Next Stop, Mississippi

This stop was to last for almost forty years. When Vernon first began his work in agriculture aviation he dreamed of flying in the Mississippi Delta. That was considered crop duster heaven. The vast acreage in the cotton plantations there was dream flying compared to the one-or two-acre tobacco plots of Kentucky. It was not unusual for a cotton row to extend almost as far as you could see, for acres and acres. So when the opportunity came to go there, he didn’t hesitate.
In the spring of ’54, about the end of the forest fire patrol season in Florida, we left for Mississippi. We had never been to that part of the country. However, Vernon knew where he was going from his phone conversations with W.C. Boland, owner of the cotton plantation in Estill, Mississippi. A job was waiting.
We had never heard of Leland, Mississippi, but according to the map that’s where we left Highway 82 to go the few miles south to Estill. Estill rated scarcely a blip on the map, consisting of a general store, a cotton gin, various plantation buildings, and of course a flying strip located out in the middle of the cotton fields. That’s where we parked the trailer.
I’m glad that we got there at that particular time in history because we got a glimpse of an era that was disappearing (it’s good that it’s gone). Each plantation had it’s own general store. This one was known as Pryor’s Store. Mr. and Mrs. Pryor stocked just about anything needed to sustain life – but no luxuries – unless you consider moon pies and RS Colas as luxuries. Employees of the plantation shopped almost exclusively at this store because they were given credit throughout the year. The bill was paid in full when the crop was harvested. There was seldom enough from the crop to clear the bill so they were kept in constant debt to the “company store”. (Tennessee Ernie’s old song about 16 tons and deeper in debt to the company store – post civil war slavery.)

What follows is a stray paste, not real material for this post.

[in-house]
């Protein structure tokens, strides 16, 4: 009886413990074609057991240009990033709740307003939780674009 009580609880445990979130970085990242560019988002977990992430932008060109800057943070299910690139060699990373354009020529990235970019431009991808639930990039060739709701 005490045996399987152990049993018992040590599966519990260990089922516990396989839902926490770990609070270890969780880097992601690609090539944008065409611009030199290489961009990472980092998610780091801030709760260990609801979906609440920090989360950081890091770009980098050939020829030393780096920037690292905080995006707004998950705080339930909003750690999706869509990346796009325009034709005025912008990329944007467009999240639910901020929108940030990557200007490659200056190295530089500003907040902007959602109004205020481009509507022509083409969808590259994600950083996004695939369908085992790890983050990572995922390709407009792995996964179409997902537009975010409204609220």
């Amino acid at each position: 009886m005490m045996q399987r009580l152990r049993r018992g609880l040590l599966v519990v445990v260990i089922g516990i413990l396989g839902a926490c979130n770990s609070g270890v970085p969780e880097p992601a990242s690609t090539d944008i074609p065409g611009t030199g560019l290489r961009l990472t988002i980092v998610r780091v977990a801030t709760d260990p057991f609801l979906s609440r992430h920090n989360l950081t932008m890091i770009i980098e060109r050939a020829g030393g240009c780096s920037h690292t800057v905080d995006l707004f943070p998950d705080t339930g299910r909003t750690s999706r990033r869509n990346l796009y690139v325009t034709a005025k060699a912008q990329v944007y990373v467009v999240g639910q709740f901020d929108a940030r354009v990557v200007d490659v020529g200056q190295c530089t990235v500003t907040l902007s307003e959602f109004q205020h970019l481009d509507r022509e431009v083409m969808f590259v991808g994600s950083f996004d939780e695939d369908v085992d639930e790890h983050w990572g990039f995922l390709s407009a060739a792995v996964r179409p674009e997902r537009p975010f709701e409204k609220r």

There were row after row of “shotgun” houses along the turn rows of the cotton fields where the black families lived. Segregation was in full force and poverty was a way of life. During the ensuing decades that we lived in the Delta we saw those houses torn down and replaced with small mostly brick houses, but poverty and segregation were slower to leave.
We lived in the trailer at the airport until a small house was remodeled. It was on Highway 61 a short distance south of the Pryor Store, but still on plantation property. The nearest town to Estill was Hollandale, four or five miles down on Hwy 61. When our house was ready for occupancy we sold the trailer. Furniture shopping facilities were severely limited. So in order to have more of a selection, the owner of the furniture store of Hollandale flew with us to Monroe, Louisiana to his wholesale dealer. We picked the furniture there.

Pryor Store

Margie and neighbor, Brenda Matthews